Overview: Every four years, we have an amazing real-world opportunity
to think about practical applications of statistics and data analysis: the
Presidential election. Over the
years, we have tried different ways to incorporate the election theme into our
math classes. Last spring, Math 4
students looked at Electoral College reform options as part of their data and
statistics unit. We analyzed the
inequalities within the Electoral College and investigated some potential
reforms. As our national elections
have come increasingly to depend on a few “swing states,” it’s also been a
useful way of teaching students about current events through the lens of data
analysis.
· Students will understand how the rules of our Electoral College mean that there are differences in how much weight an individual’s vote has in a national election. · Students will investigate alternatives to the Electoral College and analyze the pros and cons of different proposals.
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· Articles: this is a great opportunity to include current articles or news clips that discuss the current election.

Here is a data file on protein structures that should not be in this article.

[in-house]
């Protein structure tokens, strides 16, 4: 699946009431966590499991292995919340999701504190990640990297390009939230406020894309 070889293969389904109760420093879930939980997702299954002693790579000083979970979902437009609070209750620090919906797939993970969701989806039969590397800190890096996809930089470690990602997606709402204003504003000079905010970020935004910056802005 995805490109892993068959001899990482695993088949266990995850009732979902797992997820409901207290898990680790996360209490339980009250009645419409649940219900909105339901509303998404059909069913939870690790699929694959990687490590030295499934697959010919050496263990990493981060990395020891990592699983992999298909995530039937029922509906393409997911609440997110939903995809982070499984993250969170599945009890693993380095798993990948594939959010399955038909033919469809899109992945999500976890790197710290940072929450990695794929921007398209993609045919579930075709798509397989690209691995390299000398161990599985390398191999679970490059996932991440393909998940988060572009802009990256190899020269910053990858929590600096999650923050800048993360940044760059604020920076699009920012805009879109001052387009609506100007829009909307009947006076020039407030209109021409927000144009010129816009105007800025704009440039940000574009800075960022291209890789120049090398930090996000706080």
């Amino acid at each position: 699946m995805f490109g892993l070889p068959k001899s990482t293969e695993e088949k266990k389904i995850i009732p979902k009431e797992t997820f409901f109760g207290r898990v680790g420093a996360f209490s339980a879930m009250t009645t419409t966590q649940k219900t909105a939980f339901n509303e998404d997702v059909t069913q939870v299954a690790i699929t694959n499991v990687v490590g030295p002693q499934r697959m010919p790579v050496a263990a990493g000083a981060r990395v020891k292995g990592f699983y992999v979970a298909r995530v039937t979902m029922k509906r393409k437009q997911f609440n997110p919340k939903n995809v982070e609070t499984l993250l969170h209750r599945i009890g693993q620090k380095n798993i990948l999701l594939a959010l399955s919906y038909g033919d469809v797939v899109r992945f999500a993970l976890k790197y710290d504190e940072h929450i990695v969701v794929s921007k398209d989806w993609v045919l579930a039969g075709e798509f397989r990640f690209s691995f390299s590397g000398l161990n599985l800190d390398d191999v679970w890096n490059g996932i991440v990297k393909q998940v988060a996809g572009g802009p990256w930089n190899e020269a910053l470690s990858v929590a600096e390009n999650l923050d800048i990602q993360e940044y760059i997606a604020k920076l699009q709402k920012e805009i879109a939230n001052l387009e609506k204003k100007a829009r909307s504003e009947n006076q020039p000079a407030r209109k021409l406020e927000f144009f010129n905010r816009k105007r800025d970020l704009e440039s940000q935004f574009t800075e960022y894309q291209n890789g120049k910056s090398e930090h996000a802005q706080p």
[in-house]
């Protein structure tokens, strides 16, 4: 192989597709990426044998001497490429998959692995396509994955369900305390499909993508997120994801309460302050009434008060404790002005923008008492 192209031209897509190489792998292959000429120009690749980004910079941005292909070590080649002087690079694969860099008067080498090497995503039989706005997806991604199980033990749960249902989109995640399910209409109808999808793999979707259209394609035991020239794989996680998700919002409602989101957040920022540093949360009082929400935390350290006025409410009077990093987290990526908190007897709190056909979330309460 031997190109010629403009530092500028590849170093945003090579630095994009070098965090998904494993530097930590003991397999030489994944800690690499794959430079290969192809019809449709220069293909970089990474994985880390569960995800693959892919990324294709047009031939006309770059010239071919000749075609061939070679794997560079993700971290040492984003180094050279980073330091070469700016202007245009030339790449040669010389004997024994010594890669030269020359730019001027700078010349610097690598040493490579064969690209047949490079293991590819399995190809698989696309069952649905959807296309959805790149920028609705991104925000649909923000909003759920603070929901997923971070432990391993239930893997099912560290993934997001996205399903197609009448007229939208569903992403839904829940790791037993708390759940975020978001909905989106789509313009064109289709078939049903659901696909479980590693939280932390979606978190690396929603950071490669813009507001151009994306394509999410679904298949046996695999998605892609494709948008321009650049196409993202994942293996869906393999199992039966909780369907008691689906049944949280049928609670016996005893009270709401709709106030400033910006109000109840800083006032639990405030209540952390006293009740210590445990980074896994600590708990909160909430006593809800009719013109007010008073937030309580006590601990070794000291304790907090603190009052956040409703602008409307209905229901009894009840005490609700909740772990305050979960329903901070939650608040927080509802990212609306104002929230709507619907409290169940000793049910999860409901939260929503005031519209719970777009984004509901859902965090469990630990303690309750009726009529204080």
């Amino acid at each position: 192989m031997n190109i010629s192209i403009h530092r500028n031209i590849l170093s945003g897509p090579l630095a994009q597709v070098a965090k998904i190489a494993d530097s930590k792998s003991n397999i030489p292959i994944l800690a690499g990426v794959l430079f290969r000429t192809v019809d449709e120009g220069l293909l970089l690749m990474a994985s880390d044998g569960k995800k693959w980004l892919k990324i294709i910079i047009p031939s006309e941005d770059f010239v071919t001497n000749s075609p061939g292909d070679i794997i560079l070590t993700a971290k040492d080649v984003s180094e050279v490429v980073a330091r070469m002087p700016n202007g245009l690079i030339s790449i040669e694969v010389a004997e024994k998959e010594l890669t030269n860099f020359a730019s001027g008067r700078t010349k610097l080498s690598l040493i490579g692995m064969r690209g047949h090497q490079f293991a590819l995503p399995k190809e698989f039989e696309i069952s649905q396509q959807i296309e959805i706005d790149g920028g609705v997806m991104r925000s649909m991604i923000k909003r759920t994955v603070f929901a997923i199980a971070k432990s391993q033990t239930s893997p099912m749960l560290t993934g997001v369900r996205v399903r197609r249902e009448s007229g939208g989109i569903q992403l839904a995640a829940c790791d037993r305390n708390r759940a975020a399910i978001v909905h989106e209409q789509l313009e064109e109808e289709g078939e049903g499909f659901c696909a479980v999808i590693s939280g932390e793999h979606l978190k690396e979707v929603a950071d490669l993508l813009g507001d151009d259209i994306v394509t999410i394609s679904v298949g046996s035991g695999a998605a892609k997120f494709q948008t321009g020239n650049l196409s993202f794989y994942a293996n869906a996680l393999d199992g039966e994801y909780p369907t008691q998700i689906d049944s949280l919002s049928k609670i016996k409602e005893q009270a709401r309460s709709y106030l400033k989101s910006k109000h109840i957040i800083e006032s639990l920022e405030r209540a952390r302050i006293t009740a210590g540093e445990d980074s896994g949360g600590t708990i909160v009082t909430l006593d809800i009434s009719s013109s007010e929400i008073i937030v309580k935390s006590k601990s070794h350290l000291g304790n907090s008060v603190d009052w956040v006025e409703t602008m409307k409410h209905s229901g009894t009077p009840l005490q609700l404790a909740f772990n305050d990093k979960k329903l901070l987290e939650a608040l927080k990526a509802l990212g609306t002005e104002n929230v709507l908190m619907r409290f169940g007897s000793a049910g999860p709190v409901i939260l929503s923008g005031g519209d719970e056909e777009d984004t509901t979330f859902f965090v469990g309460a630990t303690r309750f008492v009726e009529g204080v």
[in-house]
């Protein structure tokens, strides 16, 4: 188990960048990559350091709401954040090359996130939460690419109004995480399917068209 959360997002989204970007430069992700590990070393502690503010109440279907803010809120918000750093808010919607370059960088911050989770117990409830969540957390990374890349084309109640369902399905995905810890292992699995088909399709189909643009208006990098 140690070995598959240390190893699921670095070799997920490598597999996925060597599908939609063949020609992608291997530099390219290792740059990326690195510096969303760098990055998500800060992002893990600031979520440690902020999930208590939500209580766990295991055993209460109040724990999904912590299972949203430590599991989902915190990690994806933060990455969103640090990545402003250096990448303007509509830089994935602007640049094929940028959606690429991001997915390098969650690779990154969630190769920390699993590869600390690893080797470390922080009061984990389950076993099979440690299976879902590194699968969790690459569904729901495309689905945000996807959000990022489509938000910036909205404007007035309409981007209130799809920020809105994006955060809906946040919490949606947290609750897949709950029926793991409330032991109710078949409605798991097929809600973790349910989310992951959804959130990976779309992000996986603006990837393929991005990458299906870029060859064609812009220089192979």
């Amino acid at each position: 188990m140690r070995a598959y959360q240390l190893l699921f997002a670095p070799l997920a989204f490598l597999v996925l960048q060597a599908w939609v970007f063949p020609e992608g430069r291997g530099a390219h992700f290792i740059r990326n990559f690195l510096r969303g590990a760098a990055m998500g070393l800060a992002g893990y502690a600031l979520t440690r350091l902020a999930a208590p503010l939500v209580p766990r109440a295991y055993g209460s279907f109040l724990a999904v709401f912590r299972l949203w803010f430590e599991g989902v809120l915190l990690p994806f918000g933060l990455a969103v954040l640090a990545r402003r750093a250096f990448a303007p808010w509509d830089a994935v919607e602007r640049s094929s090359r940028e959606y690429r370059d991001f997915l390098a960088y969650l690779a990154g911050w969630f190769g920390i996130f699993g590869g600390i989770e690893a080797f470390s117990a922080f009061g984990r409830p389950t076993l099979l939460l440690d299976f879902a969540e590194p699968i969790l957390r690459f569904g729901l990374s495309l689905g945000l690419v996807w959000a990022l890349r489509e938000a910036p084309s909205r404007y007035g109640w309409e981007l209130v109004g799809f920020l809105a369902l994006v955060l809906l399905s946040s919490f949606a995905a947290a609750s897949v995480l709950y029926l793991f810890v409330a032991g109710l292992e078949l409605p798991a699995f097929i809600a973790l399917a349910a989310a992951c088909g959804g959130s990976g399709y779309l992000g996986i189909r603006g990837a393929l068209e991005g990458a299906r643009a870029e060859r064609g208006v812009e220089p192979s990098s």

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· Depending on the class time, it might be good to ask students to choose a reform option use data to support their choice. · Some years we have asked students to develop a campaigning plan, based on where polls have been the closest and where the Electoral votes are most important. · Some years, we have asked students to focus in on one particular state and analyze current polls to make a prediction. Websites like 270towin.com or fivethirtyeight.com are great resources for these types of activities.
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